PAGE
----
In concept, having accounting professionals and their clients all working seamlessly together in the same systems sounds great.  For some firms, a cloud server packed with all the firm and client applications and data enables an entirely new business and service model, which is very cool and it actually works (for some firms and their clients).  But the problem – a problem which may not be fully revealed in the short term – is that the various businesses involved, from the accounting practice to each and every client, has different business needs and operates as a unique organization.  While there may be fundamental similarities, “the devil is in the details” as they say, and a single platform or hosting solution is unlikely to really work well for all.  Even more potentially damaging, the perception of the trusted advisor who is now viewed as a vendor of IT services or software erodes the value of the client engagement and the potential for the firm to deliver greater benefit through their core offerings.  A business owner is more likely to change vendors of IT service than they are their trusted accounting or finance professional.   And they’re also more likely to change IT service providers if the provider cannot deliver exactly the application or service desired.  When the accounting professional is perceived to be the IT service provider, the lines are blurred and the client ends up attaching their loyalty to a software product or business solution instead of the accountant advisor OR the IT provider.

With SaaS and native web-based applications being broadly adopted by small businesses, the opportunity for firms to engage with clients in different ways and with different solutions started to break the one-size-fits-all hosting approach.  Professionals found that empowering their clients by supporting properly fitted solutions which work for the client business delivered the opportunity to become more operationally and strategically involved with the client business.  Deeper operational and strategic involvement with the client became the means to drive increased value in the engagement and services offered and delivered.  The client business was able to benefit from the involvement of their trusted advisor, regardless of what platforms or systems might be in place.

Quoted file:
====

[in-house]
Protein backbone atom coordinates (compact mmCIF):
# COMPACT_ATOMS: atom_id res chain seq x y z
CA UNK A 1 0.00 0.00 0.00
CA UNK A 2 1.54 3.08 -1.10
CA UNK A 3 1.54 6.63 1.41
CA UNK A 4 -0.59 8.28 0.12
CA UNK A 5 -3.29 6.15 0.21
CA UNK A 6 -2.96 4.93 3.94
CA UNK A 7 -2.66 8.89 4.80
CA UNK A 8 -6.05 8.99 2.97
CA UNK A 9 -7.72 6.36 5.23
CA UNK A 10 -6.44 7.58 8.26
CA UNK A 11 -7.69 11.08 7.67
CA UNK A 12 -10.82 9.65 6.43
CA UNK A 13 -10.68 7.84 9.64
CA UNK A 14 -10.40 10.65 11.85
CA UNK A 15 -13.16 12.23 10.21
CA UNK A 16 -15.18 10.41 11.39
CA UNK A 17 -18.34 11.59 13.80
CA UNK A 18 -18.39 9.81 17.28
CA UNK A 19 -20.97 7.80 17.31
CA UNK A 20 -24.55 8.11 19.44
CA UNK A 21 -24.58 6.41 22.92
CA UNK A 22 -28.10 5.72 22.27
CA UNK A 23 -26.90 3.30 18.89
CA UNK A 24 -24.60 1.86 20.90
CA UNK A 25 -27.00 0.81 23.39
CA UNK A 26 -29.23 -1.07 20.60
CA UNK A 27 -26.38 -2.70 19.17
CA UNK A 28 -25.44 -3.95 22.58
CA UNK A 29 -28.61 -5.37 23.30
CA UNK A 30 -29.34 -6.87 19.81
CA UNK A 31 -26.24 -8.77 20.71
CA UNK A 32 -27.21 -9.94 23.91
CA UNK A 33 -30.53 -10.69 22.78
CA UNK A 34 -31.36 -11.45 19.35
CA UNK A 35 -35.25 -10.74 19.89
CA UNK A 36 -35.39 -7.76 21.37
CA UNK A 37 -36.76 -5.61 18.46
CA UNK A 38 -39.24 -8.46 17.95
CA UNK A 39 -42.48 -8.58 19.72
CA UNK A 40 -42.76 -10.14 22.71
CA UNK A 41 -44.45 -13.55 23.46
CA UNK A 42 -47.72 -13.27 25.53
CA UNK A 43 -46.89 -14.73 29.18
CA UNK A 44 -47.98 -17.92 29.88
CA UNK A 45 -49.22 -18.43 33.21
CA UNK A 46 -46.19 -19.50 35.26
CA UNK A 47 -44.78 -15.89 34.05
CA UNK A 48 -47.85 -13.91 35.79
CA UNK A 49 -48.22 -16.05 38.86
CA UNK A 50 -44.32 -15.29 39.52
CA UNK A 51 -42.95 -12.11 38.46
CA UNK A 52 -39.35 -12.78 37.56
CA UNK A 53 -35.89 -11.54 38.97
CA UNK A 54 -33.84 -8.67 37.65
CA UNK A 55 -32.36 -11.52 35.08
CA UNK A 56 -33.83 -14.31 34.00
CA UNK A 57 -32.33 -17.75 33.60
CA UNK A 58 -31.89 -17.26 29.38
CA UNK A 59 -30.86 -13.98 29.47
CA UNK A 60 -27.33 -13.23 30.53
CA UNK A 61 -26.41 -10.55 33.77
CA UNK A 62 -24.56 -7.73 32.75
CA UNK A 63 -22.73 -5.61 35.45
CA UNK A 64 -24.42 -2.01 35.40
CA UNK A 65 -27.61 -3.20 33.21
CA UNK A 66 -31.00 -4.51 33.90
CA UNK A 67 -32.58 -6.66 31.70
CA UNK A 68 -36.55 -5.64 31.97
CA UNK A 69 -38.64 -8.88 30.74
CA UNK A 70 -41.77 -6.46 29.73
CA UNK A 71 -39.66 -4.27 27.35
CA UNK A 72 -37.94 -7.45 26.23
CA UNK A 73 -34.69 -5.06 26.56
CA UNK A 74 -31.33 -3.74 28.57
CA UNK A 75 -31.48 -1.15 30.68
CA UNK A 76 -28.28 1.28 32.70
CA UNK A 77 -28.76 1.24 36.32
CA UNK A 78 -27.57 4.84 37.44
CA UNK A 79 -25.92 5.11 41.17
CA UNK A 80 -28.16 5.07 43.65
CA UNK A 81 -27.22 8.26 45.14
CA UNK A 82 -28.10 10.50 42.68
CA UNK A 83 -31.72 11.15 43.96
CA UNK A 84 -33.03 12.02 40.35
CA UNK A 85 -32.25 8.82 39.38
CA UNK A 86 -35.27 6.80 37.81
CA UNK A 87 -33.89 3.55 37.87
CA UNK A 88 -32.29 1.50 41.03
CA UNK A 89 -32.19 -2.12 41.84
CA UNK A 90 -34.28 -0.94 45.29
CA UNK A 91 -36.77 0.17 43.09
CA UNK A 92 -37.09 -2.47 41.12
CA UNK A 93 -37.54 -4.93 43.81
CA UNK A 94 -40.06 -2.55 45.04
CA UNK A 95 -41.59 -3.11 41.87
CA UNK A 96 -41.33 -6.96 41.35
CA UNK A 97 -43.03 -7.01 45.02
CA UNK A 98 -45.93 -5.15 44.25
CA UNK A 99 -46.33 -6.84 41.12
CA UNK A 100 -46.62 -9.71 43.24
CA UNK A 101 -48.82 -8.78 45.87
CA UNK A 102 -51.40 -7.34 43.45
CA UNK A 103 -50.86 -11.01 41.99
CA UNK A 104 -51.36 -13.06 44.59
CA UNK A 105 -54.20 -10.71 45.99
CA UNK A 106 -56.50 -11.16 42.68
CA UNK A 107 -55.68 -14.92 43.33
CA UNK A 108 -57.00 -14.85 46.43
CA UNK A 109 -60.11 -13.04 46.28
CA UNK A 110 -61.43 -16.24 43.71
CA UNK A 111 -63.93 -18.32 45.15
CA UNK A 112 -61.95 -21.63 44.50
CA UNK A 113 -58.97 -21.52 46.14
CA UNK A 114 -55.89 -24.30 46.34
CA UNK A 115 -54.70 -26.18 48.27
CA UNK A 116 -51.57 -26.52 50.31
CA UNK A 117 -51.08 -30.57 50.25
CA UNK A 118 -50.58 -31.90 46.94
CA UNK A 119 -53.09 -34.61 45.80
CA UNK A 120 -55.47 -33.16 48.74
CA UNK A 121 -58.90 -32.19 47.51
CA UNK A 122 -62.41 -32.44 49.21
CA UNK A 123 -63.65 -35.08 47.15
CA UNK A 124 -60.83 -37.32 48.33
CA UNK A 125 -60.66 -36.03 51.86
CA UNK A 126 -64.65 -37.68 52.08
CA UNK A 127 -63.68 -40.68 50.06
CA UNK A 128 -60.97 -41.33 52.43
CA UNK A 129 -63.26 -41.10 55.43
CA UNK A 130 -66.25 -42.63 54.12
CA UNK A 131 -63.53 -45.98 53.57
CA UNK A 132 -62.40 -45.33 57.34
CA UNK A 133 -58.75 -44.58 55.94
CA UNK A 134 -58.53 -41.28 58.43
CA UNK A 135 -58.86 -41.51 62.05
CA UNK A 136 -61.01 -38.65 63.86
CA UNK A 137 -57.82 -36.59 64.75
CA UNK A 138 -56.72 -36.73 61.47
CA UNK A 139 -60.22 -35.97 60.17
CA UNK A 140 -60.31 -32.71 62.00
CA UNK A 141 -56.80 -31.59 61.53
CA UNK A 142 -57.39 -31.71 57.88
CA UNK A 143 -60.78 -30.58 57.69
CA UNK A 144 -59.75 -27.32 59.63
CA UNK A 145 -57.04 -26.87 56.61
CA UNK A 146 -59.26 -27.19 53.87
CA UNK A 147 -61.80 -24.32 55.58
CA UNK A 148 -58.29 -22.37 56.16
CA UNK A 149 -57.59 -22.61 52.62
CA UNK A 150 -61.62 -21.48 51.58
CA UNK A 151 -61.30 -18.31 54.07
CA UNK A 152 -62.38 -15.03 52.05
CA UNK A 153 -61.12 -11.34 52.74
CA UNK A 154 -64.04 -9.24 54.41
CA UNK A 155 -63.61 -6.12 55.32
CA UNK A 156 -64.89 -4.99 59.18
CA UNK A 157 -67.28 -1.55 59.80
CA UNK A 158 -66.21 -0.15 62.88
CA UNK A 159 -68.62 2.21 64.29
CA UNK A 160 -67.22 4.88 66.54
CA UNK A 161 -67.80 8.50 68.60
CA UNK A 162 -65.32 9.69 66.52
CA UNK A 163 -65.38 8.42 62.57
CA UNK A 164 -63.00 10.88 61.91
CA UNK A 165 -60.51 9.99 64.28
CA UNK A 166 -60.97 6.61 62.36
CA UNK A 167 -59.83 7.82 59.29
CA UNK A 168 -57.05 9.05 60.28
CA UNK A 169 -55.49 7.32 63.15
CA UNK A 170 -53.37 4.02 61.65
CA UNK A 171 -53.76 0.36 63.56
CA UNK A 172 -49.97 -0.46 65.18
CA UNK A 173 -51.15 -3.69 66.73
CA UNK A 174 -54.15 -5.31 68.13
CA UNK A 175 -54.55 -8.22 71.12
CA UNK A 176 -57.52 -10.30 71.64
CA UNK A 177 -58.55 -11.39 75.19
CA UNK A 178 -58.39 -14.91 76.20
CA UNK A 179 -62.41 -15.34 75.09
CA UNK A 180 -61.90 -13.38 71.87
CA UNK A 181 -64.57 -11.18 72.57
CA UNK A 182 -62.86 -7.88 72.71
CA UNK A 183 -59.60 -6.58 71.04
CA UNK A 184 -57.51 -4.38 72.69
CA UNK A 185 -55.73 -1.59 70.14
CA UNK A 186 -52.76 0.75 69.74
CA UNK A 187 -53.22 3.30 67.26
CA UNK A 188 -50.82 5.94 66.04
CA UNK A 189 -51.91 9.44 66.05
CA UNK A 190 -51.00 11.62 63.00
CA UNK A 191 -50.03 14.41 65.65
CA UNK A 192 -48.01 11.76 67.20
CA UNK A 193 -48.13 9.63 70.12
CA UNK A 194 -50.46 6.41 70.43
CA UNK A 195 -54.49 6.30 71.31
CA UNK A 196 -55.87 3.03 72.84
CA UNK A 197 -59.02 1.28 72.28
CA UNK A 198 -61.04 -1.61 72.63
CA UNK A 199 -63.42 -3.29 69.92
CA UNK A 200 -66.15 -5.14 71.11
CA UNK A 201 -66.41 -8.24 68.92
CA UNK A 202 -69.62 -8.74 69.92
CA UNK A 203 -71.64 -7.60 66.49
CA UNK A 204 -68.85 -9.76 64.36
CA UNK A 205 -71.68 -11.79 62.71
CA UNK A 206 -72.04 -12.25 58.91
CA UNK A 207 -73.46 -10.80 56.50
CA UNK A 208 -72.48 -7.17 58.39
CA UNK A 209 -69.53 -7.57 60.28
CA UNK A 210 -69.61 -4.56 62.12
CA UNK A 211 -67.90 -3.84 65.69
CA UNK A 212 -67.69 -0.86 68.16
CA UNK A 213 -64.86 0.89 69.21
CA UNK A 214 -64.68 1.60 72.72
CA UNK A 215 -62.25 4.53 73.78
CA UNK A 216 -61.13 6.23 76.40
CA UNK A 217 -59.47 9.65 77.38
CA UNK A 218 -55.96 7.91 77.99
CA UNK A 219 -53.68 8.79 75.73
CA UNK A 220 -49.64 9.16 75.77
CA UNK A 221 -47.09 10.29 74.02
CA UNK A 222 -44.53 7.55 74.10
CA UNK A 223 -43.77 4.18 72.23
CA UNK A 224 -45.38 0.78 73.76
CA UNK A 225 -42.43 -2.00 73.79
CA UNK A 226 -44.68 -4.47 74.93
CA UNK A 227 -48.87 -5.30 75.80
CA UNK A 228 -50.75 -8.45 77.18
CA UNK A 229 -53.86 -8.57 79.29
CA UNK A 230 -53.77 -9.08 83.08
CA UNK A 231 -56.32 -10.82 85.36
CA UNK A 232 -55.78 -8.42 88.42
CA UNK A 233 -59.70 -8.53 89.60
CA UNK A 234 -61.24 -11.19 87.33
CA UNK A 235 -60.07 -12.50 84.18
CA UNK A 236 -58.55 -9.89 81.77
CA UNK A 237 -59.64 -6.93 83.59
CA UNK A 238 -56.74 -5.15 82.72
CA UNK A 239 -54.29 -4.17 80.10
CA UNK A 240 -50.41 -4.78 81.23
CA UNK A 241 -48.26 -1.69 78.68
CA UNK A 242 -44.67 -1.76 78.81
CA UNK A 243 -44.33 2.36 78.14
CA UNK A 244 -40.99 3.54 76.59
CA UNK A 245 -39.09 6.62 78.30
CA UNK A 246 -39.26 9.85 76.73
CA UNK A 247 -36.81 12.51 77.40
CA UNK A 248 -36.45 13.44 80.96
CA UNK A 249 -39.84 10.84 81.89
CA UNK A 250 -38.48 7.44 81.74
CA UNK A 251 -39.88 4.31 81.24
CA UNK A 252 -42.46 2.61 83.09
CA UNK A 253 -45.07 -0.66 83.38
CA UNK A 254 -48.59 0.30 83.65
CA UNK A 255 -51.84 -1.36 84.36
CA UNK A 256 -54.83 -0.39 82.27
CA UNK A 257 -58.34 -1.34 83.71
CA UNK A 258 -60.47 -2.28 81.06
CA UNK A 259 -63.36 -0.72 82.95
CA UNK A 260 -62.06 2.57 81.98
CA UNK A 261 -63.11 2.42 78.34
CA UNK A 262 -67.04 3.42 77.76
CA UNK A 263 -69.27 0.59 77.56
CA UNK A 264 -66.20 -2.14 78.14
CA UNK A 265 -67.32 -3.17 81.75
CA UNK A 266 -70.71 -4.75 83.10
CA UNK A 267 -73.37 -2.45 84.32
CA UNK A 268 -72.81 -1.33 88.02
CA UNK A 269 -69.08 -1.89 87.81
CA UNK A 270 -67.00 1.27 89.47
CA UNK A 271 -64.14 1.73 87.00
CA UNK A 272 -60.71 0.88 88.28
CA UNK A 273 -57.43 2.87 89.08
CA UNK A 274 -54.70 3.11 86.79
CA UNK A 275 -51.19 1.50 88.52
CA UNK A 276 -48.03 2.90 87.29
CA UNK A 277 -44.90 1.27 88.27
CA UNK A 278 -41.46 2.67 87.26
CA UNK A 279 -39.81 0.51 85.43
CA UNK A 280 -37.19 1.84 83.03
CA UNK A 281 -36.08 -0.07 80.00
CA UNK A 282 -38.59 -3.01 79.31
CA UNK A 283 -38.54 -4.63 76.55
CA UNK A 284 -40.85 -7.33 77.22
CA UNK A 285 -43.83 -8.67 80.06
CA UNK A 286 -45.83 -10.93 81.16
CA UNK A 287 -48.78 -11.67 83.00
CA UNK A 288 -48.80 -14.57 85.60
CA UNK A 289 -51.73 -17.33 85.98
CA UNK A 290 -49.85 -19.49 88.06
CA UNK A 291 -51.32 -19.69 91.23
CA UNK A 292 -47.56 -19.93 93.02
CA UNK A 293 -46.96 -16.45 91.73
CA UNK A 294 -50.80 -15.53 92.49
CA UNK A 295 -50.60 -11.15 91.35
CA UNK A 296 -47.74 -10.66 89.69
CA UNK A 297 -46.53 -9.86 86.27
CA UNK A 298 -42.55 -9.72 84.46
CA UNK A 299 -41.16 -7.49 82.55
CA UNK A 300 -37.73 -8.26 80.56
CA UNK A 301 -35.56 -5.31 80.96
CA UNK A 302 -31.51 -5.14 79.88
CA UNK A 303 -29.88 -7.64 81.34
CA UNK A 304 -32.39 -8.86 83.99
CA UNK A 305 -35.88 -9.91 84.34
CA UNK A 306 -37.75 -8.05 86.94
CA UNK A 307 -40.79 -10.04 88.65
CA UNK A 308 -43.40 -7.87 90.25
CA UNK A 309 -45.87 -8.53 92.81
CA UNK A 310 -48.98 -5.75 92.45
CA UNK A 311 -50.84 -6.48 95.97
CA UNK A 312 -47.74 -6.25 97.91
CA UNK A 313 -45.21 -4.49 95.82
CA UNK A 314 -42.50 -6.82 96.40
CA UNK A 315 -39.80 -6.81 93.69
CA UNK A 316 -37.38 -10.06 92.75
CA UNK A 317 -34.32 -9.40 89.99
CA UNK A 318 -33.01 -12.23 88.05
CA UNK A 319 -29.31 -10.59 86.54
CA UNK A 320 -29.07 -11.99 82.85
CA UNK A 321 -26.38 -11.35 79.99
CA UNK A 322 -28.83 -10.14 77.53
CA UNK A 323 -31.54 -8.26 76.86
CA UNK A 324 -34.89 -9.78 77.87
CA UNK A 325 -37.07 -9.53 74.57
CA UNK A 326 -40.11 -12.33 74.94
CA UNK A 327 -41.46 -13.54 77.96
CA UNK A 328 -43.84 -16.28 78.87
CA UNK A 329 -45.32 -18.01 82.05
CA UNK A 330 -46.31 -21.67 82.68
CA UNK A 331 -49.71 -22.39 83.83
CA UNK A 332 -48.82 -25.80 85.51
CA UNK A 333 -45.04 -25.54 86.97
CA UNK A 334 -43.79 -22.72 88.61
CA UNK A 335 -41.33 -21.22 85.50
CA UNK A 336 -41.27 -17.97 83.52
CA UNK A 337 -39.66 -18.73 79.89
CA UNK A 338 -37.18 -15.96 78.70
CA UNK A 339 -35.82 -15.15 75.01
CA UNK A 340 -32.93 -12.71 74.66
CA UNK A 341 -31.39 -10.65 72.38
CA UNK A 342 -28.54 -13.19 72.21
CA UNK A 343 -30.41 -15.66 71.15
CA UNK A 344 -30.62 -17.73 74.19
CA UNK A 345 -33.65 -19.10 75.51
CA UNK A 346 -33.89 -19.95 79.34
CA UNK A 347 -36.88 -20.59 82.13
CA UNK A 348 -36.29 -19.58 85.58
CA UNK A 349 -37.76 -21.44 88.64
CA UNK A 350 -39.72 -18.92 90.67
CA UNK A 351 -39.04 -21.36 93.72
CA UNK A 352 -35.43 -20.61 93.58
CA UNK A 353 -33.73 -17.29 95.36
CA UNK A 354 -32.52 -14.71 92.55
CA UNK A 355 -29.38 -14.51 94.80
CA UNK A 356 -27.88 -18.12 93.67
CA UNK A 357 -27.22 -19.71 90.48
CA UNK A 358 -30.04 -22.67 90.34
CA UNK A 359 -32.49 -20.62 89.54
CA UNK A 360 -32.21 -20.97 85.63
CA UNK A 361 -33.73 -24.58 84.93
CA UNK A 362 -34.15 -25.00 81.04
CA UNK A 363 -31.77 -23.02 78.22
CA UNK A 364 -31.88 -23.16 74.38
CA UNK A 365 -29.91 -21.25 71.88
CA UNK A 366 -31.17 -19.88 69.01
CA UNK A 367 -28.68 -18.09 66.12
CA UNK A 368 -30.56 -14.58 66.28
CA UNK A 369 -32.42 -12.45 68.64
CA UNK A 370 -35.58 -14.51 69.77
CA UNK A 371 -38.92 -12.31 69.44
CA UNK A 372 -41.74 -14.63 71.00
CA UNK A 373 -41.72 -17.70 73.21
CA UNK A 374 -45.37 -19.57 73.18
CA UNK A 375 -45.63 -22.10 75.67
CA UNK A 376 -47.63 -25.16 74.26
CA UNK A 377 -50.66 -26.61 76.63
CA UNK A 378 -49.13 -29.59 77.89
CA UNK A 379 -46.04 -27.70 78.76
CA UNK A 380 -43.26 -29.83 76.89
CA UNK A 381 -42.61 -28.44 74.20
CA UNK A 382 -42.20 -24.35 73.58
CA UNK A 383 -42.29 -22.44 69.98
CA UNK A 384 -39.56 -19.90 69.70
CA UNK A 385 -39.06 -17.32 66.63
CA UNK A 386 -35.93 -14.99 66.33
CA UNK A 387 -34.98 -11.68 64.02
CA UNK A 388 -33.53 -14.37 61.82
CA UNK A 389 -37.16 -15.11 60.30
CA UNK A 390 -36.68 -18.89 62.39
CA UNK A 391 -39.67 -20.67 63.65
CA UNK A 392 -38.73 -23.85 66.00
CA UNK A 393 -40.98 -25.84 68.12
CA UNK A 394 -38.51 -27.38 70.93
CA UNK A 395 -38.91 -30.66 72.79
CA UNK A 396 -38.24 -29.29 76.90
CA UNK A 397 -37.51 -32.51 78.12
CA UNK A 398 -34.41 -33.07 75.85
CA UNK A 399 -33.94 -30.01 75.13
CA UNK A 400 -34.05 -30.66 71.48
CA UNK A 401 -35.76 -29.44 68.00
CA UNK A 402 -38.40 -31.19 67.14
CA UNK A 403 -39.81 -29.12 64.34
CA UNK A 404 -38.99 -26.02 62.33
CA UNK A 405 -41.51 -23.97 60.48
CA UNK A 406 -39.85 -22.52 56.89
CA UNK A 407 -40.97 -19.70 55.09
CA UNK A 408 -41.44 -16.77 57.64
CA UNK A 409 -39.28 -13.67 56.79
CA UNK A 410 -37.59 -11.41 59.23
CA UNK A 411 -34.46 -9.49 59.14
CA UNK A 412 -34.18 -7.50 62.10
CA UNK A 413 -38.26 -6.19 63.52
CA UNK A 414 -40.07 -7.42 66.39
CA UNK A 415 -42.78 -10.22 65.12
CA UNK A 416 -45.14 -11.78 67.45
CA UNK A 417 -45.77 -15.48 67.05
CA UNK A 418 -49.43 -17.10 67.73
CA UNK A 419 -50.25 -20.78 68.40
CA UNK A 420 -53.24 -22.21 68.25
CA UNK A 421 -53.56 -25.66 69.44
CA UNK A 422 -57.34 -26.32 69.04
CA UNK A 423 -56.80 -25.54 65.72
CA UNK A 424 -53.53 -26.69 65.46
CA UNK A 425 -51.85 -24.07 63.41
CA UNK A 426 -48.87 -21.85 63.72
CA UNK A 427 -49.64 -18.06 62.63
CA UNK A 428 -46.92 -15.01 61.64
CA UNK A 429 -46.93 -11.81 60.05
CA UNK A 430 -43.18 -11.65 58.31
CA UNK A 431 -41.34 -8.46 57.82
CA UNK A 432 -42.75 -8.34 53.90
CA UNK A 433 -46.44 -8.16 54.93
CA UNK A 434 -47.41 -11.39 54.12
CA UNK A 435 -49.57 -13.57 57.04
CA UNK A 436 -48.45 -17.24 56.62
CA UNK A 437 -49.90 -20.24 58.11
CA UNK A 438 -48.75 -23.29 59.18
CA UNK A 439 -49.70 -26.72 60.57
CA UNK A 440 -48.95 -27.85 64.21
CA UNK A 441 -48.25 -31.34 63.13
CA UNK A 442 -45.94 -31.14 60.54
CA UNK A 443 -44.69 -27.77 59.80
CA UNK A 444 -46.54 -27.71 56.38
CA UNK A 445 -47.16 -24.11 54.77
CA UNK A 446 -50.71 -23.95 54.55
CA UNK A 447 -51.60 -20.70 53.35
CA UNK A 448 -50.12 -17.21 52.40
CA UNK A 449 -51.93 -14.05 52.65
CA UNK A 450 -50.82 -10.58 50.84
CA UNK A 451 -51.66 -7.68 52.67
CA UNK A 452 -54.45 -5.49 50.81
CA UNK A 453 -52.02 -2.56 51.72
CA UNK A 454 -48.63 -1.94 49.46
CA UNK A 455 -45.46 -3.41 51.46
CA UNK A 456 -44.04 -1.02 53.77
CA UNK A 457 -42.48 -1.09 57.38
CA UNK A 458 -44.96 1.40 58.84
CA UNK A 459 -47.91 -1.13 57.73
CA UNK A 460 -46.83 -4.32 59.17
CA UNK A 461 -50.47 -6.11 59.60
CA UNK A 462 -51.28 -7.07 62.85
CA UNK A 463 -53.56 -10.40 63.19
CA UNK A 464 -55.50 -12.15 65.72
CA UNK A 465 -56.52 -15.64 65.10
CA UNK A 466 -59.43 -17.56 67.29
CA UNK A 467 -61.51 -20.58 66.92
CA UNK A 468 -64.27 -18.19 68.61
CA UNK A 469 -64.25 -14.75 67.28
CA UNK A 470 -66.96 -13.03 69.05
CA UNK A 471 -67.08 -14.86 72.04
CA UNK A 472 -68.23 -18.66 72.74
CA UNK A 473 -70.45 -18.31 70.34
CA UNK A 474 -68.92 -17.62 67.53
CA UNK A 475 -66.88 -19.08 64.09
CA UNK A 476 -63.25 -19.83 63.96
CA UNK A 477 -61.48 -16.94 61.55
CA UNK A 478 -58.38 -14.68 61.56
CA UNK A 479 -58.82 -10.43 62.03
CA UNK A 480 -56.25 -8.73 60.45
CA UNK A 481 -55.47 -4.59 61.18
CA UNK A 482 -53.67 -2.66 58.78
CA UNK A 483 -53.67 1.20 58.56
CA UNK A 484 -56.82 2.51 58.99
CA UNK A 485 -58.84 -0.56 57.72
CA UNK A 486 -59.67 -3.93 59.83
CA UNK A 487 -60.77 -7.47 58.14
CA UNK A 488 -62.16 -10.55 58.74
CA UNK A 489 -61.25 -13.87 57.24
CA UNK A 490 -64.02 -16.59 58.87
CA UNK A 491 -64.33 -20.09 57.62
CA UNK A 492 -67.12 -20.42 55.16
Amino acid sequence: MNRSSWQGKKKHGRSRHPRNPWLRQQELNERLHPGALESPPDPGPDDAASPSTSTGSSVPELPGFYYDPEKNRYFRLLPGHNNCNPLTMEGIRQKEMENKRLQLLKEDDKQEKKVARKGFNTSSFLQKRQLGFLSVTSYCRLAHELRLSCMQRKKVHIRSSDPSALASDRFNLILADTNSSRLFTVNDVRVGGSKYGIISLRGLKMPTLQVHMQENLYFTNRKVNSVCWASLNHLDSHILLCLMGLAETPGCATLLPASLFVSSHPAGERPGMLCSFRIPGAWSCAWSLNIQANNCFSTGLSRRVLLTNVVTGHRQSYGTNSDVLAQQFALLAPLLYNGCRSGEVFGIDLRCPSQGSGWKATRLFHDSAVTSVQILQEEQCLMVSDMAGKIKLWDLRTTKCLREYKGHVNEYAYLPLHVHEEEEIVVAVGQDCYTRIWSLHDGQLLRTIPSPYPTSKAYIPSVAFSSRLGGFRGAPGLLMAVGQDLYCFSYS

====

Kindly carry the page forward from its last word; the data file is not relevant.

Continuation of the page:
Accountants and bookkeepers are recognizing that the previous model of aligning the practice with a particular software product or delivery system may not be the best approach to building and retaining the customer base.  With new business accounting and bookkeeping solutions emerging regularly – and gaining broad market adoption – and as more and more varied cloud based services and solutions are applied to various business problems – professionals will further recognize that their value is not tied to a cloud server, a single small business accounting solution, or to any particular technology.  The value of the accounting professional is not in the software they support or the server it runs on.  The value of the accounting professional is in the insight gathered and advice provided – services offered which help support better business management, growth and profitability.

Make Sense?

J